The President of the Canadian Science Writers Association (CSWA) has issued an open letter to the leaders of the major Canadian parties. In the letter, Kathryn O’Hara calls for an ‘unmuzzling‘ of Canadian government scientists, that they should be made more freely available for interviews and not required to obtain clearance from public affairs offices or other non-scientist officials prior to speaking with the media.
The letter outlines some cases of this ‘muzzling’ and I am reluctant to put this in the same category of science politicisation as the editing (intentional or not) of scientific results done by various political appointees. As I discussed over at The Bubble Chamber on a similar case, government scientists are employed under different expectations and obligations compared to their academic colleagues. An expectation of academic freedom for scientists not working for a university is asking too much, unless it’s written into a contract or into relevant laws and regulations.
I’d be more sympathetic to the complaints in this kind of case if the research that science writers are seeking interviews about weren’t otherwise available. As outlined in the cases cited by the Canadian Science Writers Association, the research was published, and other authors were made available for comment. While I understand the frustration of the writers, this isn’t the same as research not being published, or edited by non-scientists prior to publication. And it’s not unique to Canada.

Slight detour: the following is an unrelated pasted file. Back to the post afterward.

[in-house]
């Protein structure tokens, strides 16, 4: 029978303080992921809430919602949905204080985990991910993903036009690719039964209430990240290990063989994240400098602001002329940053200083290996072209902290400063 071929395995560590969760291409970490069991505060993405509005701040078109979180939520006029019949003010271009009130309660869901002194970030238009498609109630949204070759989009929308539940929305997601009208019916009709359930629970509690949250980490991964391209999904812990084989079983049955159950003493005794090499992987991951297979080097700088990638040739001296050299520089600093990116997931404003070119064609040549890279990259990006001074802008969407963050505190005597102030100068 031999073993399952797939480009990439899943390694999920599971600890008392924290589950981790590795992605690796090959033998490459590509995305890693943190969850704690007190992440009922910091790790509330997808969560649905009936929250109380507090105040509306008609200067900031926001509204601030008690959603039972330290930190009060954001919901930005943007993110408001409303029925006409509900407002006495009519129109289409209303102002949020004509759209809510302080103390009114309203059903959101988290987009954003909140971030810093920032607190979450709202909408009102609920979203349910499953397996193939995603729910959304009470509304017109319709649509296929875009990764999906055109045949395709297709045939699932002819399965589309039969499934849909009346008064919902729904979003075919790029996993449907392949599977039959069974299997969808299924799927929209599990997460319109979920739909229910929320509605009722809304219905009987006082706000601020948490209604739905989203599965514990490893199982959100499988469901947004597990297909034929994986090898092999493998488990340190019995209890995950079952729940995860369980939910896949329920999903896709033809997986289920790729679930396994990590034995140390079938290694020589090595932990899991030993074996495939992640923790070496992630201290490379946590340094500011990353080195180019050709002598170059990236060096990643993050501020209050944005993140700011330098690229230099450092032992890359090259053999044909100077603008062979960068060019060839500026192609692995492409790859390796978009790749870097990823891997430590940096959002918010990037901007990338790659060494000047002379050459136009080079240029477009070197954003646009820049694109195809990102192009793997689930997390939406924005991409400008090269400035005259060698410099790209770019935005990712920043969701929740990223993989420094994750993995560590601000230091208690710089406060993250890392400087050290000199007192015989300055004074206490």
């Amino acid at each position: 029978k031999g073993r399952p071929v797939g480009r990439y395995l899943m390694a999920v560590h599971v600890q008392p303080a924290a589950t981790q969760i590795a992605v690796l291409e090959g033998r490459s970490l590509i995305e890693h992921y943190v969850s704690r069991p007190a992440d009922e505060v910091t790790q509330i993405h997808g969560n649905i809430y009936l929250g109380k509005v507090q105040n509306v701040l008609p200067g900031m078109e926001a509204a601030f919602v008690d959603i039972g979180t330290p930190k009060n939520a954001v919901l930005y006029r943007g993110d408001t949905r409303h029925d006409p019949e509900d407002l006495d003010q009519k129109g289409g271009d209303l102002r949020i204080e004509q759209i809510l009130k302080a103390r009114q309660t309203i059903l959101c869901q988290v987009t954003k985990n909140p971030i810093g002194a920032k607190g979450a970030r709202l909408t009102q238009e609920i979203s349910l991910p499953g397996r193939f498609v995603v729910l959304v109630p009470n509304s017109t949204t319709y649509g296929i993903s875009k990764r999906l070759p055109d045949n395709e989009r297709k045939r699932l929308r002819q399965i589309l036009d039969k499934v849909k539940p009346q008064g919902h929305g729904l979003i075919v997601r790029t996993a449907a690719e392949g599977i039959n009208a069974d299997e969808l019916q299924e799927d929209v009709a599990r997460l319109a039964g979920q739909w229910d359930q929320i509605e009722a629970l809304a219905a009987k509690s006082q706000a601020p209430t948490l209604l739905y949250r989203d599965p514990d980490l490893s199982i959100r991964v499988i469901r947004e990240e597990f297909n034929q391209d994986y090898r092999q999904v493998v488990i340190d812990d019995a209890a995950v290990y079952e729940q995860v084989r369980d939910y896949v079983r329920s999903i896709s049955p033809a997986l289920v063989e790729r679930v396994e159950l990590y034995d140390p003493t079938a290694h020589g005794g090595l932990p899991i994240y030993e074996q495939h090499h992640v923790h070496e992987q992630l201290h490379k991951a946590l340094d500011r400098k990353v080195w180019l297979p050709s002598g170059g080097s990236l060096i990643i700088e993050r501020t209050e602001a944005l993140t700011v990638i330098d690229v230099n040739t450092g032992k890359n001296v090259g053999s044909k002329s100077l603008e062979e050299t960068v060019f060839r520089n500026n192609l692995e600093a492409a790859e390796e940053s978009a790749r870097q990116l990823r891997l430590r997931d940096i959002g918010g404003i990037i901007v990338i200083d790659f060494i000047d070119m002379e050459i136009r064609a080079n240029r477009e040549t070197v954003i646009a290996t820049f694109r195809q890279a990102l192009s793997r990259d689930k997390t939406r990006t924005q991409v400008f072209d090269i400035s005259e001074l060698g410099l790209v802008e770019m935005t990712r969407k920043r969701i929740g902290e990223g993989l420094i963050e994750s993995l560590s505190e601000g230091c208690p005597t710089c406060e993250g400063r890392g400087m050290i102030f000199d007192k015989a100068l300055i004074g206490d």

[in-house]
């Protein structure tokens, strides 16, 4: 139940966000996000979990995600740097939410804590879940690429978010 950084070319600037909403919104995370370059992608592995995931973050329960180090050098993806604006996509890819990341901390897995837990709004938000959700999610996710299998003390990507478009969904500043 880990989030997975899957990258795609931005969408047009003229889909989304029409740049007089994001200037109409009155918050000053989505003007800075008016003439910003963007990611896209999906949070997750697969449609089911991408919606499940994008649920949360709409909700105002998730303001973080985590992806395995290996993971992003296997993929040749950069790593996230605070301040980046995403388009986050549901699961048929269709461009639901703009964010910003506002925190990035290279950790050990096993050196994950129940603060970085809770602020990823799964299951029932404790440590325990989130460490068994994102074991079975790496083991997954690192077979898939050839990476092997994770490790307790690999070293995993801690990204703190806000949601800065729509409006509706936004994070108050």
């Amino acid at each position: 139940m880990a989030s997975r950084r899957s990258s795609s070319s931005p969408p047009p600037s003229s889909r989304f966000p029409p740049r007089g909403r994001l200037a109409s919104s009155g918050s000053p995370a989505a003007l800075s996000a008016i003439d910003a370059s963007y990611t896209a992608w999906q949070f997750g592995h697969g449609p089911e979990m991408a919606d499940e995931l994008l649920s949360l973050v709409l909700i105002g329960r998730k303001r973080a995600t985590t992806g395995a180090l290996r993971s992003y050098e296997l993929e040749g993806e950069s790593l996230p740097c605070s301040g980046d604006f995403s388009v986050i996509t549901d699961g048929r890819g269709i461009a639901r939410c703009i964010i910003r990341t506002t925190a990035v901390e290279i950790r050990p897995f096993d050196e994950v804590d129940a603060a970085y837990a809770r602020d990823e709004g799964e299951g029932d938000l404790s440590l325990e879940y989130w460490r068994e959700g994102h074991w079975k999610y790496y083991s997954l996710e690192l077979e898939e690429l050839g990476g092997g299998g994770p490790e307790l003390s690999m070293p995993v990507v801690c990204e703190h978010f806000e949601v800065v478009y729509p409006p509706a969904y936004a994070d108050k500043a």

The conduct of the public affairs officers mentioned here is troublesome, but it’s nothing unique to science. (The violation of Canadian public information laws in the case discussed at The Bubble Chamber is a bigger problem, and also not unique to science.) Think of politicians who don’t speak to the press, or only to certain media outlets. Consider other government employees not made available for comment.
The CSWA is right to emphasize the open government angle here. But I have my doubts that only scientists are being ‘muzzled’. Perhaps they may have more impact in their efforts if they band with other Canadian journalism groups in a broader campaign. As of right now, only one of the four major parties has responded to the letter. The election is next week.